SANBORN, Iowa — “It was time” was the most succinct way Bruce Brockshus could say the Associated Milk Producers Inc. Plant in Sanborn needed to be updated.
Brockshus sits on the New Ulm, Minnesota-based dairy cooperative’s board of directors and runs a 550-head dairy farm in nearby Ocheyedan in neighboring Osceola County.
“This is currently our smallest cheese plant in the AMPI network and it’s actually the largest milk procurement area,” he said.
AMPI’s Sanborn plant dates back to 1937 when it opened as the O’Brien County Cooperative Creamery.
While the facility has been updated in areas over the decades — a modern truck bay was built nine years ago — the milk processing sections of the plant trace back to 1978 when AMPI entered the picture.
Work began this year on a multimillion-dollar expansion to the Sanborn, plant which will dramatically alter production capabilities and add 13,000-square-feet to the 80-year-old cheese-making facility.
Harold Peters, AMPI Sanborn Division Manager, said once the project is complete his plant will go from processing 1.4 million pounds of milk per day to 3 million, about the equivalent of producing 140,000 pounds of American-style cheddar cheese.
The new plant, projected to be fully functional by mid-2018, will feature eight new state-of-the-art cheese vats, and other parts of the facility will be modernized to accommodate the additions.
Brockshus helped convince his fellow corporate officers there was a need to make improvements and enlarge the Sanborn plant, and he’s glad to see the project come to fruition.
“It’s been obvious for quite awhile that there was a lot of growth in milk here; it just kind of worked out,” Brockshus said. “The plant needed to be updated and we needed more capacity and we were in a financial place where we could do it and we had people that wanted the end product.”
The veteran dairyman noted the explosion in dairy farms along the Interstate 29 Corridor in Iowa, Minnesota, Nebraska and South Dakota over the last decade plus increased the viability of the Sanborn plant.
Brockshus pointed out that before the recent boom, the Midwest dairy industry was contracting as more producers went out West to California.
The Golden State’s struggles with drought, finding suitable land and feed for cattle, some citizens anti-livestock views and other issues have helped turn the tables, Brockshus said.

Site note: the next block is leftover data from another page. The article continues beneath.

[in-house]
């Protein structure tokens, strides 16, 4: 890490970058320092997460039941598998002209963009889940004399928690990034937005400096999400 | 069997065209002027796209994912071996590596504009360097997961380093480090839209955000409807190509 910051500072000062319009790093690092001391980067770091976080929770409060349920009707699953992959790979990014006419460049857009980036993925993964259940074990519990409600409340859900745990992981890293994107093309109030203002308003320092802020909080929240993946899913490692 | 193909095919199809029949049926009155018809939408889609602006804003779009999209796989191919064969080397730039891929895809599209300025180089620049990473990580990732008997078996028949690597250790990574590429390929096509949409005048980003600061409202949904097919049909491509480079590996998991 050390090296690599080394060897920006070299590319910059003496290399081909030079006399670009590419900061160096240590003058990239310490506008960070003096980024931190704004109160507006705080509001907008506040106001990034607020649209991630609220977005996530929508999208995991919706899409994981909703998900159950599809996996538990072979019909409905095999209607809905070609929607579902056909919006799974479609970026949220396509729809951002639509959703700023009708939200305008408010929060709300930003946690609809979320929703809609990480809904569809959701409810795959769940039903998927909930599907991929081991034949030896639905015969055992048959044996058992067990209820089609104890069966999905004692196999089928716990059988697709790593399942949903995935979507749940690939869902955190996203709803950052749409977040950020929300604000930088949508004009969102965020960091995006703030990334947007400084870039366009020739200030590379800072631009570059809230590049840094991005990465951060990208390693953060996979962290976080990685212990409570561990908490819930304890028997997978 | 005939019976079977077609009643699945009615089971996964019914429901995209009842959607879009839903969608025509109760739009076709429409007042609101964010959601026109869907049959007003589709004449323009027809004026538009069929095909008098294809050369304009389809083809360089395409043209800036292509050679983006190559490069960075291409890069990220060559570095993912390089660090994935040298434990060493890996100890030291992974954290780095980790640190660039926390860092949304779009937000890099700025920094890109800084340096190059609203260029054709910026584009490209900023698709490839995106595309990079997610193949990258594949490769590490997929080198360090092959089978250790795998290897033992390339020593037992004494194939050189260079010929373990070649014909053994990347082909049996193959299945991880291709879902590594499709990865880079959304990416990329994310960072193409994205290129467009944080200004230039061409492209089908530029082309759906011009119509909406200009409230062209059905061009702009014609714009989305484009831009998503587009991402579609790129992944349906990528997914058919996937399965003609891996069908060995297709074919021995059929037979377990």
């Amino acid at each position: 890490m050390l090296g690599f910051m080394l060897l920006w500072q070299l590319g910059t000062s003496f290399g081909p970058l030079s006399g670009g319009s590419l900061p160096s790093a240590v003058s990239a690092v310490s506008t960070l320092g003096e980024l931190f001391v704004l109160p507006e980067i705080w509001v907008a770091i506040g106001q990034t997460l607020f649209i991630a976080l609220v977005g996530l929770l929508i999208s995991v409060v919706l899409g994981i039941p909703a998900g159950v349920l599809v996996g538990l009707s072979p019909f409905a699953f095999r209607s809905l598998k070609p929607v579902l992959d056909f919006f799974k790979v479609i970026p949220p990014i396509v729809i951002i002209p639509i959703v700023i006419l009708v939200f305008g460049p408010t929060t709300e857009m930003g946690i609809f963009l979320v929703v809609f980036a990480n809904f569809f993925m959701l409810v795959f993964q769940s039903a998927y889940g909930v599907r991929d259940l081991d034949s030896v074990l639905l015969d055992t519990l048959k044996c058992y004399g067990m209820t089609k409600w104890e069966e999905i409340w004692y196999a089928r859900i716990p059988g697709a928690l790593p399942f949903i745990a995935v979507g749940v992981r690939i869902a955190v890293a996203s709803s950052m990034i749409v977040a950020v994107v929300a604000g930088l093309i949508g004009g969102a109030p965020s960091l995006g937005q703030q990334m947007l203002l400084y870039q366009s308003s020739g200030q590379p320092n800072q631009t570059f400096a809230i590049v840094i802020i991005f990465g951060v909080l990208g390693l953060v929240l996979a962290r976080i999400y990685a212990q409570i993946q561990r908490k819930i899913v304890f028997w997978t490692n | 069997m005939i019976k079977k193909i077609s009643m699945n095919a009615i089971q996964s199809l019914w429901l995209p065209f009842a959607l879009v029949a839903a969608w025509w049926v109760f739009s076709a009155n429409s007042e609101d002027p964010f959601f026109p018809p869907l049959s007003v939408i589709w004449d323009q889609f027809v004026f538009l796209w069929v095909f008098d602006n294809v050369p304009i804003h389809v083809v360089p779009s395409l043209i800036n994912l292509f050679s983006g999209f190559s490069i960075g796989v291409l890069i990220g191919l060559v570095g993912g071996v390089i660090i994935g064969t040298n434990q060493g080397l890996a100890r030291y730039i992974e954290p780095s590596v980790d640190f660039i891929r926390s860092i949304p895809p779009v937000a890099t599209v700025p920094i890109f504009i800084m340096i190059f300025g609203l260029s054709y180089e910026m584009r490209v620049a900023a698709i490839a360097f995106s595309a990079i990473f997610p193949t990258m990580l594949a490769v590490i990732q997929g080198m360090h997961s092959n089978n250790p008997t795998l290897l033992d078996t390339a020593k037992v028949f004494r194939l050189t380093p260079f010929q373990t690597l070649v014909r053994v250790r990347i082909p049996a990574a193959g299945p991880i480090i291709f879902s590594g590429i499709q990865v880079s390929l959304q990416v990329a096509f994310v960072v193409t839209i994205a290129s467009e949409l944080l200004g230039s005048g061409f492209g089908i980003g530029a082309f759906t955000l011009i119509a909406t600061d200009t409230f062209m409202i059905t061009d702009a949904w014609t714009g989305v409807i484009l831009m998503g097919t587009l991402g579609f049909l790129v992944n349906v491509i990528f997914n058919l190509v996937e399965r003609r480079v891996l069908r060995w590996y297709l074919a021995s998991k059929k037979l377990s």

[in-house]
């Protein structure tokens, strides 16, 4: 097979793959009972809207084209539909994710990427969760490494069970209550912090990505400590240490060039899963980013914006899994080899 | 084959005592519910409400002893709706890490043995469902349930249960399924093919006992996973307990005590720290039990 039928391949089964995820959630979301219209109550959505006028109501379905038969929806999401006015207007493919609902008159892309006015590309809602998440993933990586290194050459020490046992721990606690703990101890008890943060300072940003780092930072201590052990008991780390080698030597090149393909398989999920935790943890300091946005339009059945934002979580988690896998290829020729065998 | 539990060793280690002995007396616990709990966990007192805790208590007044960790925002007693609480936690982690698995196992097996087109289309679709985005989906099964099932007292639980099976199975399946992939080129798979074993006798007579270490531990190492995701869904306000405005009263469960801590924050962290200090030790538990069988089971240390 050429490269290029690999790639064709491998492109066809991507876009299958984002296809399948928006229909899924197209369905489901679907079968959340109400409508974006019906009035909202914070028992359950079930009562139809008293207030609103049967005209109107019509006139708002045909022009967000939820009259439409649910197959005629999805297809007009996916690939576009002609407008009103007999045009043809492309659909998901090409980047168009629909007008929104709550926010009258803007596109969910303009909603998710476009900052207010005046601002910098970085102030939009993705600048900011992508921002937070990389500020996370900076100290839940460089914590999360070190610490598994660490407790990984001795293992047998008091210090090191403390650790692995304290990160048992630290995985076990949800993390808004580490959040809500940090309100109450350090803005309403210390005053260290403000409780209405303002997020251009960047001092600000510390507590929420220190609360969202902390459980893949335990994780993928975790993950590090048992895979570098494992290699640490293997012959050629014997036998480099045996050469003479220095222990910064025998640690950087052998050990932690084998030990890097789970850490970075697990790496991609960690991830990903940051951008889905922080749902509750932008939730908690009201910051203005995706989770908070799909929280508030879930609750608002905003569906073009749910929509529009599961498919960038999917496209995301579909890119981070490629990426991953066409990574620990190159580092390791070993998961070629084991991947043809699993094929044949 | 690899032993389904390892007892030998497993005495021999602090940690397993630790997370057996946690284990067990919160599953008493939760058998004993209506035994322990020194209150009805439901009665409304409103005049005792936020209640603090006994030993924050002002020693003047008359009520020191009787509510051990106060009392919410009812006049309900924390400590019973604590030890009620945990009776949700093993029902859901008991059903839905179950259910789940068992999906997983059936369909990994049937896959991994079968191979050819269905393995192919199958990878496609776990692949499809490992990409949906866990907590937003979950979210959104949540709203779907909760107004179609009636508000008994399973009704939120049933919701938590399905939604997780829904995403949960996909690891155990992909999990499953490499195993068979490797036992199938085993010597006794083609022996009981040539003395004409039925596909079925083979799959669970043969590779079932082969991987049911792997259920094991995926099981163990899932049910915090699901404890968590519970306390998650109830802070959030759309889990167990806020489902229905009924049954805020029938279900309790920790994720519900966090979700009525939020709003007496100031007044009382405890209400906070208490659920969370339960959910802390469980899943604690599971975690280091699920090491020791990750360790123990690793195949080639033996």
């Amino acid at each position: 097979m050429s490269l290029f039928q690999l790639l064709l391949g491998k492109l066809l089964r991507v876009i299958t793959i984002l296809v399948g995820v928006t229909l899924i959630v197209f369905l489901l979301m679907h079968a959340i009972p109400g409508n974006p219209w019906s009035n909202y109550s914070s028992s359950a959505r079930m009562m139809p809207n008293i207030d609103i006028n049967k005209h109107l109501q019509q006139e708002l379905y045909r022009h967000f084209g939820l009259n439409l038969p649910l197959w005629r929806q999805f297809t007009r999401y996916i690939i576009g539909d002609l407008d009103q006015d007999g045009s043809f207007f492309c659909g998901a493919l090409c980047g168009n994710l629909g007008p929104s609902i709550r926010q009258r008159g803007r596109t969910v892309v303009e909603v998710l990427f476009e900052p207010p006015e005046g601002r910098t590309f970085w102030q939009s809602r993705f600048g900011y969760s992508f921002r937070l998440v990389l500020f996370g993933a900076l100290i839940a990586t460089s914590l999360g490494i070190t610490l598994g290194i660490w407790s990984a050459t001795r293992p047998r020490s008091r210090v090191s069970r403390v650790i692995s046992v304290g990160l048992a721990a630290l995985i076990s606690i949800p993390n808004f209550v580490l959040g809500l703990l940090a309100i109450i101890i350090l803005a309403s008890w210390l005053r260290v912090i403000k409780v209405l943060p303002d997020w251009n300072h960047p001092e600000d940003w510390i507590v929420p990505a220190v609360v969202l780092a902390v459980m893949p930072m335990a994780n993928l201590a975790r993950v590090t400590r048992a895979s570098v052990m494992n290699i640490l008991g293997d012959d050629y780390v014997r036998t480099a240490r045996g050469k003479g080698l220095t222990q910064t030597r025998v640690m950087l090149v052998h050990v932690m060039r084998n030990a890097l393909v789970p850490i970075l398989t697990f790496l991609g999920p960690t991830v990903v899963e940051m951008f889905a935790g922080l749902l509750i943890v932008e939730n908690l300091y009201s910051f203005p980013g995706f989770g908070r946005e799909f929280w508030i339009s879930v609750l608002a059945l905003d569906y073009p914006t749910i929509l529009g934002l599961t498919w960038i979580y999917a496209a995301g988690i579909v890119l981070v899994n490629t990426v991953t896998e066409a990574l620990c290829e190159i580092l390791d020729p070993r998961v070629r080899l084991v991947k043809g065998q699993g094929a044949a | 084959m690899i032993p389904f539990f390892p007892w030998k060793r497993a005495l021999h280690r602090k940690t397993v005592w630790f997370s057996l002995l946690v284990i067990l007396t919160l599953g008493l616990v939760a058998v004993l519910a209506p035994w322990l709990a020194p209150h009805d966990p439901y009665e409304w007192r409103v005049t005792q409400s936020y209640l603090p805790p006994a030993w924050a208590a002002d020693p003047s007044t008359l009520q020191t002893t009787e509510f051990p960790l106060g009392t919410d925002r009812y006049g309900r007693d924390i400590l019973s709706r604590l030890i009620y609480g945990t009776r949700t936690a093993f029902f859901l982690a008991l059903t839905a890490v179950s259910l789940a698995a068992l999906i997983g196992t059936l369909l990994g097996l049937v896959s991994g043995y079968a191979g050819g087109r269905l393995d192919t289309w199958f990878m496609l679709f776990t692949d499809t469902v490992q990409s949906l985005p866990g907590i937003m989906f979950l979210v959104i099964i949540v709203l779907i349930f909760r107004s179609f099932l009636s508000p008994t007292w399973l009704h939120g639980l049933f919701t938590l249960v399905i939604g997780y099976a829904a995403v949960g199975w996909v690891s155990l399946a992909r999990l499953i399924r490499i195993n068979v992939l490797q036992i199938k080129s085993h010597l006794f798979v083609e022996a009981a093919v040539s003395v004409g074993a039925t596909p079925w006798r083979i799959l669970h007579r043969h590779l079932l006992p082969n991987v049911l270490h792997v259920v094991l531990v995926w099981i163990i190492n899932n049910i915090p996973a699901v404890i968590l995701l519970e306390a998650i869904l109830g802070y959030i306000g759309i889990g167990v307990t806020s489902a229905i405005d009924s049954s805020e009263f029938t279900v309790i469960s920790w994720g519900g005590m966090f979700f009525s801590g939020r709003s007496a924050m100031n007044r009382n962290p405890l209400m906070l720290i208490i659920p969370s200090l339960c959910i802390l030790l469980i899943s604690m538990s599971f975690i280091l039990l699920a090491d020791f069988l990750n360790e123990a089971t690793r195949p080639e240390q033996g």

“In recent years, the trend is switching and milk is coming back,” he said. “Personally, it’s really fun. It’s a lot more fun to play offense than defense and that’s kind of where we are and we’ve done a lot of good things by contracting and being more efficient and everything, but we’re to the point now where we need more capacity and a lot of the plants are getting old and they needed to be updated anyway. It’s kind of a two-for-one.”
Besides benefiting AMPI directly, Peters noted this project also will help the 128 dairy farms — most located within a 120-mile radius of Sanborn — affiliated with the plant prosper as well.
“They want to grow, but up until this point we kind of had the reins pulled in because we don’t have the plant capacity and the United States doesn’t have the plant capacity for these guys to double what they want to do,” he said.
“With the expansion, we are starting to take the reins off now. … For our AMPI members — and that’s what Bruce was saying — it’s a fun time because we can go out and talk to our producers and say, ‘If you want to add cows, go ahead,’ and no one else in the industry is doing that right now,” Peters continued.
Employing 102 people in a town of a little less than 1,400 people makes AMPI one of Sanborn’s most prominent employers; however, none of those jobs will be lost due to the added automation, Peters said.
Staffers who work in labor-intensive areas of the facility that are becoming automated will be shuffled to areas where manual labor is still largely required.
“We are going to double our capacity and literally not add any people,” is how Peters recalled pitching the expansion to board members.
Sarah Schmidt, AMPI Vice President of Public Affairs, said the other strong sales pitch was the cheese produced in Sanborn. For the last three years, the Sanborn plant has won first place for its cheddar at the annual World Dairy Expo Championship Cheese Contest.
“It wasn’t just one lucky duck winner three years ago, they’ve done it now consecutively the past three years,” she said. “These guys and gals here now how to make really good cheese. It has never been done before, so that’s pretty special.”